After Kurukshetra : Three Stories by Mahasweta Devi, Anjum Katyal (translator)
The author, Mahasweta Devi needs no introduction in the Indian academic circles. She is a renowned activist, prolific writer and admired by all as a foremost literary personality. She had been honoured with the foremost national honours in literary achievement as well as the highest civilian recognitions as well. So, a tale coming from her is always sure to pack a punch.
Originally written in Bengali (one of the most poetic language ever, according to me) this short collection of three tales brings to focus the women in the margins and gives them a hitherto unheard narrative voice. The women in focus are all from the margins and live alongside those whose names we already know from the great Indian epic – the Mahabharata.
The Mahabharata is immense. It’s a treasure trove of stories both within it as well as the many perspectives that it can generate like this collection. I can only think of Greek Mythology as coming close to this in its immensity and epic proportion.
The three stories listed in this slim volume (just 54 pages!) becomes even more potent since these are stories of women who though are never part of the main picture are nevertheless affected by the consequences of the war that claimed thousands of lives and rendered many women childless and widowed.
The first story, ‘The Five Women’ (Panchakanya) portrays five lower-caste war widows who are brought in as companions for Uttara, the pregnant widow of Abhimanyu, the dead Pandava hero. Though very young herself, her unborn child is the only remaining hope for the continuation of the Pandava clan. Though they won the war, the cost of the battle has been immense. The contrast between the widows of royal lineage and that of common peasant’s are very stark. Whereas the royal women carry their widowhood with a stately decorum, crushed by their widowhood by generations of systemically held beliefs, the young wives of the dead peasants (who also had been killed in the war) mourn for their dead wearing the accustomed black mourning dress but also have the courage and are willing to put that behind them. These women who sing and talk despite the death of their husbands come as a shock for the young widowed and pregnant Uttara.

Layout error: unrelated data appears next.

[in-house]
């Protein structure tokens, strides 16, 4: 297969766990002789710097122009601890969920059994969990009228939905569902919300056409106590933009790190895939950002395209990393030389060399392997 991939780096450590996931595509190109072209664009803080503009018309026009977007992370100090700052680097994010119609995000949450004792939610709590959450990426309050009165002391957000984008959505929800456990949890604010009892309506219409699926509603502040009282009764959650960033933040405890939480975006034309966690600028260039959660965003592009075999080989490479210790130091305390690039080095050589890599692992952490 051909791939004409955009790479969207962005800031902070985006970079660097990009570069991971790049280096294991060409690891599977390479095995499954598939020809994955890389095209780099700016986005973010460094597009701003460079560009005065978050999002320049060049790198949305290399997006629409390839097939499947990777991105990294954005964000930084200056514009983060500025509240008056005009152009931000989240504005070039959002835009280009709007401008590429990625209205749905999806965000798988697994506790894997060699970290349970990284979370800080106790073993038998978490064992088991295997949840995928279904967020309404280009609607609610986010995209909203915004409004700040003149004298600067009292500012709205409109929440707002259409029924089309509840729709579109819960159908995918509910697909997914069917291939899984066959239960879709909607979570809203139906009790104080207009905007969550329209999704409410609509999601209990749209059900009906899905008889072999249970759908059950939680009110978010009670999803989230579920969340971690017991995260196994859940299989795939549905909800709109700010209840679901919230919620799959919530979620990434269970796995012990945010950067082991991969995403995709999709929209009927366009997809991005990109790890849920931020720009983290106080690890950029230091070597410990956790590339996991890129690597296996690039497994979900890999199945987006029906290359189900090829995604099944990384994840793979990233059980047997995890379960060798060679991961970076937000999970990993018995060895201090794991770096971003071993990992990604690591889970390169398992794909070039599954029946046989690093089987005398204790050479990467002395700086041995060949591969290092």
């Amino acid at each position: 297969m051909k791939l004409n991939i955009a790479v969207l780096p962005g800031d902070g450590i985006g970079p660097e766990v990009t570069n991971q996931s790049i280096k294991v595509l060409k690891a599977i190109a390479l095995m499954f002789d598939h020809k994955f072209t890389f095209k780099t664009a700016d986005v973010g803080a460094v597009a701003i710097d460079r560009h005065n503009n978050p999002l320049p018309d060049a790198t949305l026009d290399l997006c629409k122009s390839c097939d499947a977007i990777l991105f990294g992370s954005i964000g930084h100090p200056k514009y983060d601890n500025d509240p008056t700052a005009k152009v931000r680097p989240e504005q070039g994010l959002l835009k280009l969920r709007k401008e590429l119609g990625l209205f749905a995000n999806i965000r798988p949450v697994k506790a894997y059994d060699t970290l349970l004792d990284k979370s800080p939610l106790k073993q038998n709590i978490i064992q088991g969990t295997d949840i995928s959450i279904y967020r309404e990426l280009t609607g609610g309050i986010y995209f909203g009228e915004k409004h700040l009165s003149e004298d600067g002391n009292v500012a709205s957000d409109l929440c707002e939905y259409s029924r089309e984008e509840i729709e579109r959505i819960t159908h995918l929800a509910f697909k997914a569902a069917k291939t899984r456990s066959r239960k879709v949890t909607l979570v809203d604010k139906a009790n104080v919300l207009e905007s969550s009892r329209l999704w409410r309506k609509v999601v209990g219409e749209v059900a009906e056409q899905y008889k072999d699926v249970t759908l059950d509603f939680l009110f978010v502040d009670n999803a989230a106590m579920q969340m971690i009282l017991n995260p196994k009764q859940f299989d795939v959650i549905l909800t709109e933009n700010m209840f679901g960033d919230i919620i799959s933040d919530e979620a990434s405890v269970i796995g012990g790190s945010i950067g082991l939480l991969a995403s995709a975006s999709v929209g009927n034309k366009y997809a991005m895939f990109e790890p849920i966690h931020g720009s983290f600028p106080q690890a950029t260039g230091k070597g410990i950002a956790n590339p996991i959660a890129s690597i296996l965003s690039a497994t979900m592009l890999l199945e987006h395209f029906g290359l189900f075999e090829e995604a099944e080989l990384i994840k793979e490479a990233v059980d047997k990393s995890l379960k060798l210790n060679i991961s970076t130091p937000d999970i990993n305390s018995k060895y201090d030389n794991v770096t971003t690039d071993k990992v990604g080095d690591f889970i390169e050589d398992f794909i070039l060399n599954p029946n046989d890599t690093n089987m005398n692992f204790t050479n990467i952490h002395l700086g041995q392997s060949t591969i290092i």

“Everything happens outside the women’s quarters, here. Pujas, ceremonial sacrifices, yagnas. There, the world is full of bustle and activity. Here, you white-clad widows float around like shadowy ghosts. We wonder, won’t you ever laugh, talk loudly, run outside on restless feet?”
These are powerful questions that simultaneously shake the puritanical notion of a ‘Dharmayudha’ or Holy war as it was called, and criticize the consequences of it for women from different social strata. Rather than showing a homogenous victimhood of women, Mahasweta Devi interprets the individuality of the suffering women – each with their own courage and strength of beliefs.
In the second story ‘Kunti and the Nishadin’(Kunti o Nishadi) deals with how Kunti accepts her injustice to Karna, her abandoned son but forgets her bigger injustice which ended the lives of six innocents. Kunti is the matriarch of the Pandava clan who had given birth to a son , Karna who she then abandoned out of shame. Now, after the end of the war she has left the life in the palace to seek renunciation in the forest along with her blind brother-in-law (Dhritarashtra) and his dutiful wife (Gandhari). They had lost all their hundred sons in the battle. Together they live a life of penance in the forest.
Kunti now painfully regrets how she committed a grave injustice to Karna by abandoning him and then by denying him his parentage. Though he would always honour the promise she had asked of him, to spare her sons in the battle, Karna himself would have to die in the end without being acknowledged as her first born. While ruminations on this past injustice swells up in her, she is forced to encounter a Nishadin (woman of the Nishad people, considered one of the uncivilized races of ancient India chiefly living by hunting, gathering crops etc.)
It turns out this Nishadin has been directly affected by one of Kunti’s own actions which she engineered to save her sons’ lives. That action had in turn changed the life of the Nishadin standing in front of her. So by the end of her life Kunti comes face to face with unexpected consequences of her actions and compels her to voice her guilt and shame that had remained covered in the past.
The final tale ‘Souvali’(Souvali) is the story of the woman employed to serve Dhritarashtra, patriarch of the Kauravas and who had also fathered her son, Yuyutsu. Her reaction to his death and the lifestyle she has chosen is in stark contrast to a the woman of the royal household who are never free. Her slight criticism of her son who aspires to be recognized doesn’t go unnoticed but remains the pertaining insight that we get from these potent tales from the side-lines.
“Who has ever really looked at them? Nothing more than insignificant presences. But now, suddenly those presences have been granted form, granted notice.”
Mahasweta Devi always weaves a compelling story and never fails to recognize the voices behind the mainstream. The translator has clearly done a near perfect expression of what the author must have intended since the language evokes the pain, suffering and resilience of all these women.